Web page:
The coal industry performs horribly on jobs. In fact, you could say that the modern coal industry is about as anti-jobs as it gets.
Take Virginia, for instance. Earlier this week, Governor Terry McAuliffe vetoed legislation meant to extend a tax credit for coal producers because of how little it did to spur job creation. In fact, despite coal companies claiming more than $573 million in tax credits between 1988 and 2014, coal-mining jobs in the state fell by more than two-thirds in that time period.
“The extension of these tax credits without meaningful reform is inconsistent with these findings,” McAuliffe was quoted as saying.
The coal job-killing trend is not limited to Virginia. A study by researchers at Duke University published in March in the journal Energy Policy found that in the five-year period from 2008 to 2012, the coal industry shed nearly 50,000 jobs in the US, 12 percent of the industry’s total workforce.
Meanwhile, the study found, the natural gas, solar, and wind energy industries added 175,000 jobs
There are a number of reasons for this dramatic decline in coal jobs, and none of them are the phony “war on coal” or any of the coal industry’s other desperate attempts to shift the blame to anything but its outdated product.
Environmental regulations and attempts to rein in greenhouse gas emissions and other pollution have certainly taken a toll, while the great recession that began in 2008 hit the industry particularly hard. The industry’s attempts to increase production while saving money on labor costs by automating the mining process as much as possible, especially when employing techniques like mountaintop removal, have also led to the massive job losses.
But the biggest reason coal is dying – and taking all the coal jobs with it – is that the market has moved on, plain and simple. Renewable energy and natural gas is taking over coal’s market share – and, as we’ve already seen, hiring far more workers than the coal industry is laying off.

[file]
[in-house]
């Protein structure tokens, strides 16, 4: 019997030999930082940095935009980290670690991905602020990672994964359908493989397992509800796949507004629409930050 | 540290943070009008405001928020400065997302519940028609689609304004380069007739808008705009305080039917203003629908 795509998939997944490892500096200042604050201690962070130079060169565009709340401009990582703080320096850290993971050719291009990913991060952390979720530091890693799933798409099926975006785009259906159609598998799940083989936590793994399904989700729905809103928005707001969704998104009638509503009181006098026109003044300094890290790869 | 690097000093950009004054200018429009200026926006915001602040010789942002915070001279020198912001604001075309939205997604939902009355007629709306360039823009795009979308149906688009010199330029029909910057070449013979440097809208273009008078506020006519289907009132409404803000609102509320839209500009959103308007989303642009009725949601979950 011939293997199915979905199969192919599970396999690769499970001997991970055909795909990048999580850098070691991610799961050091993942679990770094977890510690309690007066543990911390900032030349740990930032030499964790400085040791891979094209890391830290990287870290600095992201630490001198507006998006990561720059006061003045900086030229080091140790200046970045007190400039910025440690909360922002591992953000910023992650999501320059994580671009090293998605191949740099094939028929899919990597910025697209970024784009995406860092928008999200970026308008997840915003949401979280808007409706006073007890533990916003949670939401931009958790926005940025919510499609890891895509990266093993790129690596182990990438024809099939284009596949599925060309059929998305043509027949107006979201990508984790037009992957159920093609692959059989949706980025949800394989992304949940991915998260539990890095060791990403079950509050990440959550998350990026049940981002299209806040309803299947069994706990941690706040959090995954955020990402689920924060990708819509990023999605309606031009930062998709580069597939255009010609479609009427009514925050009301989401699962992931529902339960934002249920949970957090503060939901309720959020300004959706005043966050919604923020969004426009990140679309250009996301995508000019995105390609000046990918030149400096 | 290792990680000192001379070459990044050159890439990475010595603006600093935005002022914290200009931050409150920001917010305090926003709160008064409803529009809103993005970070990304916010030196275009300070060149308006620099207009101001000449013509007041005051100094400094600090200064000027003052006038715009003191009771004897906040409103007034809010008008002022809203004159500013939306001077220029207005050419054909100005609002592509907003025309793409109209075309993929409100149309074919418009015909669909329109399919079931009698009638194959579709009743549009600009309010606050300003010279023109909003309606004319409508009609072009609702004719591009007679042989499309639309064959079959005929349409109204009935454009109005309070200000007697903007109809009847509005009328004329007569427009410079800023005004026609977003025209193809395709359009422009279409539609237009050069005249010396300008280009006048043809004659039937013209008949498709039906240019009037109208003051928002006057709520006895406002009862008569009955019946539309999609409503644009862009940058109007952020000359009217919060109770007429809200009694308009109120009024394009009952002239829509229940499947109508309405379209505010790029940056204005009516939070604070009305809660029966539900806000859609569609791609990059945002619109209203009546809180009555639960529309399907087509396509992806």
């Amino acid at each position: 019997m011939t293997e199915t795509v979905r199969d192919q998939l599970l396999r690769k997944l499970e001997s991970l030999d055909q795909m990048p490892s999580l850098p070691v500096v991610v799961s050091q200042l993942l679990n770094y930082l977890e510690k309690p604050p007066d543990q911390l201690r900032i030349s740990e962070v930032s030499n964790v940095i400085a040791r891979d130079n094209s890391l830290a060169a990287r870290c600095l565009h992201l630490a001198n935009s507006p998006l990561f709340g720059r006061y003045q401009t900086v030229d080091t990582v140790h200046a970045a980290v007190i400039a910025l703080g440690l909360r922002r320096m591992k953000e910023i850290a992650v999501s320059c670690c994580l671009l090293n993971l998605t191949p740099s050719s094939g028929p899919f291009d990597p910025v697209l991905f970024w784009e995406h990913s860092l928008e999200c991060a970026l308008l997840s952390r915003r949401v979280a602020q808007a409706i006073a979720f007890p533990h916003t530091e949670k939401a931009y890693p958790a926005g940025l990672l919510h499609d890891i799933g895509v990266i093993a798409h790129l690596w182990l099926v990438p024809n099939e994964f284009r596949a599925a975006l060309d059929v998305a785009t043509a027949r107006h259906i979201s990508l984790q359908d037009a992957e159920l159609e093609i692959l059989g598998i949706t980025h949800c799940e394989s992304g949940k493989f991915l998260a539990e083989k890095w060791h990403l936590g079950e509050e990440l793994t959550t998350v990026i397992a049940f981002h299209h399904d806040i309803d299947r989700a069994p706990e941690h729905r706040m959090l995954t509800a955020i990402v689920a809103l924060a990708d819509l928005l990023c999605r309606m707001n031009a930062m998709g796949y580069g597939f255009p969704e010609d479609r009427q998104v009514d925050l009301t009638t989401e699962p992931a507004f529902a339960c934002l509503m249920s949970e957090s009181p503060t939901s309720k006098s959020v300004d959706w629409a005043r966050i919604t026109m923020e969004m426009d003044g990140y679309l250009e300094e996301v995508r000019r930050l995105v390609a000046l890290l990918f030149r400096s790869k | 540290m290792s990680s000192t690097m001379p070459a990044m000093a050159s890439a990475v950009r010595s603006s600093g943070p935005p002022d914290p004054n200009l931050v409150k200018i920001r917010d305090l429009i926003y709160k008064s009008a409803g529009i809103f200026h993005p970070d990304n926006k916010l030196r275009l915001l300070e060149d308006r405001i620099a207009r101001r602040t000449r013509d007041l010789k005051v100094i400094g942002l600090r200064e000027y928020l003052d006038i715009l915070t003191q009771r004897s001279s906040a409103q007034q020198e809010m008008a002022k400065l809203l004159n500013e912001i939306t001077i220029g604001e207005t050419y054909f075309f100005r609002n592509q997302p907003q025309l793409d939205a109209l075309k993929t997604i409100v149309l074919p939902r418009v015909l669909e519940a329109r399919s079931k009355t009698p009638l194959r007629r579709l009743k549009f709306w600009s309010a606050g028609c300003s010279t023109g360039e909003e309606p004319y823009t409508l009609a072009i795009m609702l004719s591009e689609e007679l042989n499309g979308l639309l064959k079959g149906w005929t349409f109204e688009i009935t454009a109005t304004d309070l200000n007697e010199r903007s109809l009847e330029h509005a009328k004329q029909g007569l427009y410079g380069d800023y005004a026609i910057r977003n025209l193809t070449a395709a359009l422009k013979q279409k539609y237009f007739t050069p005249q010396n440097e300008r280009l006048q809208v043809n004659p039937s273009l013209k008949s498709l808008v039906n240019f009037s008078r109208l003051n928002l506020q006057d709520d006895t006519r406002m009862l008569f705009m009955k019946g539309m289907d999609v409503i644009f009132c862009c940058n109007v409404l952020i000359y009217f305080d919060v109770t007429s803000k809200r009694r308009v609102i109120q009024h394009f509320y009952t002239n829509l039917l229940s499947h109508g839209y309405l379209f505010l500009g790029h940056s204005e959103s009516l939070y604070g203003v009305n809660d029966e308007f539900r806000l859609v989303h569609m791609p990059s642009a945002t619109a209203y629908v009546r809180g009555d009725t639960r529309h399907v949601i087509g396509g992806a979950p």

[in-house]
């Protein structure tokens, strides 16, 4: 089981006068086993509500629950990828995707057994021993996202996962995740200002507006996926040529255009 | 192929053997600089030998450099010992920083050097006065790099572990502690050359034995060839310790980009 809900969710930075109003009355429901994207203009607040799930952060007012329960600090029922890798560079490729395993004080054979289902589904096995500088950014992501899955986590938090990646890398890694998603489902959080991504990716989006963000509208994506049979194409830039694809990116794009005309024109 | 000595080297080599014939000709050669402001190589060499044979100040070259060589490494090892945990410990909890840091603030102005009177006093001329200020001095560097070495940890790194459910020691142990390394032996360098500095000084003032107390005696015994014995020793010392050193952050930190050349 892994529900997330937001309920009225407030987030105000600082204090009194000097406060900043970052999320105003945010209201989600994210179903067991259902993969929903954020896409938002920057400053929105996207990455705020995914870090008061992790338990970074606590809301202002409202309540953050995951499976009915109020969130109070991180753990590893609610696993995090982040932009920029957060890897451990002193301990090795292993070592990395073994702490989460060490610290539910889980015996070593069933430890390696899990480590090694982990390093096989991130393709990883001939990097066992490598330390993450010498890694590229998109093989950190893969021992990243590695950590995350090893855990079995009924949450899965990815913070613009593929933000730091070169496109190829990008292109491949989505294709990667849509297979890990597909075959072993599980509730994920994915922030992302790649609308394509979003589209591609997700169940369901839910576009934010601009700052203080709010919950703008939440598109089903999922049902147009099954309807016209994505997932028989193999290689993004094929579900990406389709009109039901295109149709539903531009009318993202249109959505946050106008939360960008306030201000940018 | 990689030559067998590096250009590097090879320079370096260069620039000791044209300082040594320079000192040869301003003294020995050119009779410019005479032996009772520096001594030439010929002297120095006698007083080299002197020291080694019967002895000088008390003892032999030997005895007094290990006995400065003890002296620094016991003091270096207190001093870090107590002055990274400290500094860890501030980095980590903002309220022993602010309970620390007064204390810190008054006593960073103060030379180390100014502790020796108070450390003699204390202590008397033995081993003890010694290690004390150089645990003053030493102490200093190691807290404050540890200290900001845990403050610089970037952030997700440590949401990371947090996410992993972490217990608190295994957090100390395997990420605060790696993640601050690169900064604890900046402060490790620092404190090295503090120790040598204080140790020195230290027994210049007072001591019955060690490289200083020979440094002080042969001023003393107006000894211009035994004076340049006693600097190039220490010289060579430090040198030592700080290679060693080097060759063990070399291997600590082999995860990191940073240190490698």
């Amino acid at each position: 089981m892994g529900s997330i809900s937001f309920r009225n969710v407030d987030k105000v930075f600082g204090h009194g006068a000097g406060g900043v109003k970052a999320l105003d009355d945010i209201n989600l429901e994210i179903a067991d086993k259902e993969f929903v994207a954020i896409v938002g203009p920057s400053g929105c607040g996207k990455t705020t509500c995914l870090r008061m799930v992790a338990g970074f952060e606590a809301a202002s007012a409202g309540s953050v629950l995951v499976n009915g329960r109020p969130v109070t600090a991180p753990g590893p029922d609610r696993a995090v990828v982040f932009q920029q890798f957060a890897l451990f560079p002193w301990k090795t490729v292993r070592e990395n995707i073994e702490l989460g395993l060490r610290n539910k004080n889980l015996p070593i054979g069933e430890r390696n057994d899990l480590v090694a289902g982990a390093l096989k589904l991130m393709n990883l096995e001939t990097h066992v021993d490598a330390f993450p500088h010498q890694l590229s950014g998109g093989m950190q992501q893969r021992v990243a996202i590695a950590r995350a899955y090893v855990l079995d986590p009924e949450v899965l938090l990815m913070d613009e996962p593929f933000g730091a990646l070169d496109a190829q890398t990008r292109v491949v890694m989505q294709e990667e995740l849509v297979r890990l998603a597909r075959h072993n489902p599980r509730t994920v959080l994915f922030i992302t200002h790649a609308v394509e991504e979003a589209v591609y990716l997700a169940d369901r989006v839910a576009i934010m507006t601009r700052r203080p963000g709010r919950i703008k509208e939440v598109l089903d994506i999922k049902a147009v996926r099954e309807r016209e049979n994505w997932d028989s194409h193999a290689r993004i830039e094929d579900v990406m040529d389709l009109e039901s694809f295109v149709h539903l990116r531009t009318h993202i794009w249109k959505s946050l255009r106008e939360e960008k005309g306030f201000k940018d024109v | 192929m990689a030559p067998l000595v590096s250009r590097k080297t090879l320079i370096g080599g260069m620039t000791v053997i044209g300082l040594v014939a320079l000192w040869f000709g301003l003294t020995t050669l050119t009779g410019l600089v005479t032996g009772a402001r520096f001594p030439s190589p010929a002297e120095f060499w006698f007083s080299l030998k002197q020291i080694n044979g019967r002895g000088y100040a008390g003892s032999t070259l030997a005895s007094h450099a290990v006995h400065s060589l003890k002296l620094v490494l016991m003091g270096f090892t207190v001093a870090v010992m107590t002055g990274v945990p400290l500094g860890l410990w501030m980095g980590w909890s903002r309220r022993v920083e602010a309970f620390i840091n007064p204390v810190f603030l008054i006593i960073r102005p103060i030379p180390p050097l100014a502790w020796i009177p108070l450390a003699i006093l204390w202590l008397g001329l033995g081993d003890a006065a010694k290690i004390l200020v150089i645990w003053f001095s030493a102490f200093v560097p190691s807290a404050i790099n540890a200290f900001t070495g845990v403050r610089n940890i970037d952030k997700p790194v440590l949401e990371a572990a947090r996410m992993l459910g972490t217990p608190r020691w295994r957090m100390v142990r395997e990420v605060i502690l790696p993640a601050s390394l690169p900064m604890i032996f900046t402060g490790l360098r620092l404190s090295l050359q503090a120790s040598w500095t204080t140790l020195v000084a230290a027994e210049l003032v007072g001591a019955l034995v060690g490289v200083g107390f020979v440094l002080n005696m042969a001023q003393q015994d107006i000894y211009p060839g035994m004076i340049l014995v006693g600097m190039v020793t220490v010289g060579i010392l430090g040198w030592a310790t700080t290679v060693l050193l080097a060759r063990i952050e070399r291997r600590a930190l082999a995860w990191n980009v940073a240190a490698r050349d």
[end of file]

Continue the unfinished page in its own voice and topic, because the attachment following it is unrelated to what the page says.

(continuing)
Is there any reason to expect the coal industry will ever bounce back? Not really, according to analysts. As Diana Best of Greenpeace writes regarding the anything but rosy future of Peabody Energy, the largest investor-owned coal company in the world:
Since its peak in April 2011, Peabody’s share price has declined approximately 93% in value and continues to drop. Despite Peabody’s confidence that better times are in sight, many prominent analysts believe that coal markets will never bounce back. As Goldman Sachs so gently put it, “Just as a worker celebrating their 65th birthday can settle into a more sedate lifestyle while they look back on past achievements, we argue that thermal coal has reached its retirement age.”
Peabody’s stock is currently trading at $4.45, and the company is hardly alone in its financial woes. Other major US coal companies, like Alpha Natural Resources and Arch Coal, are both currently trading below $1 per share.
A report released this month by the Sierra Club, Rainforest Action Network, and BankTrack found that, while big banks continue to underwrite the global coal industry – to the tune of $70 billion last year alone – the tide is turning. Writing hereon DeSmog, Kevin Grandia reported that, “coal is starting to lose out, with a critical mass of banks in 2014 refusing to finance environmentally destructive coal projects like the proposed mine in Australia’s Galilee Basin.”
Bank of America, for instance, was the largest underwriter of the US coal industry just a few years ago. But last week, BofA announced that it was officially committing to drawing down its investment in the coal operations worldwide.
According to a Bloomberg New Energy Finance forecast, as much as 7 percent of coal energy generation is expected to shut down in 2015, which the forecast calls a “fundamental reduction in coal’s share of the U.S. power mix,” largely due to a new mercury emissions rule taking effect and of course competition from other energy sources.
There is speculation that the “global death knell” rang for coal some time between 2010 and 2012, as twice as many plans for new coal plants were scrapped or delayed in the preceding five years than new plants were brought online.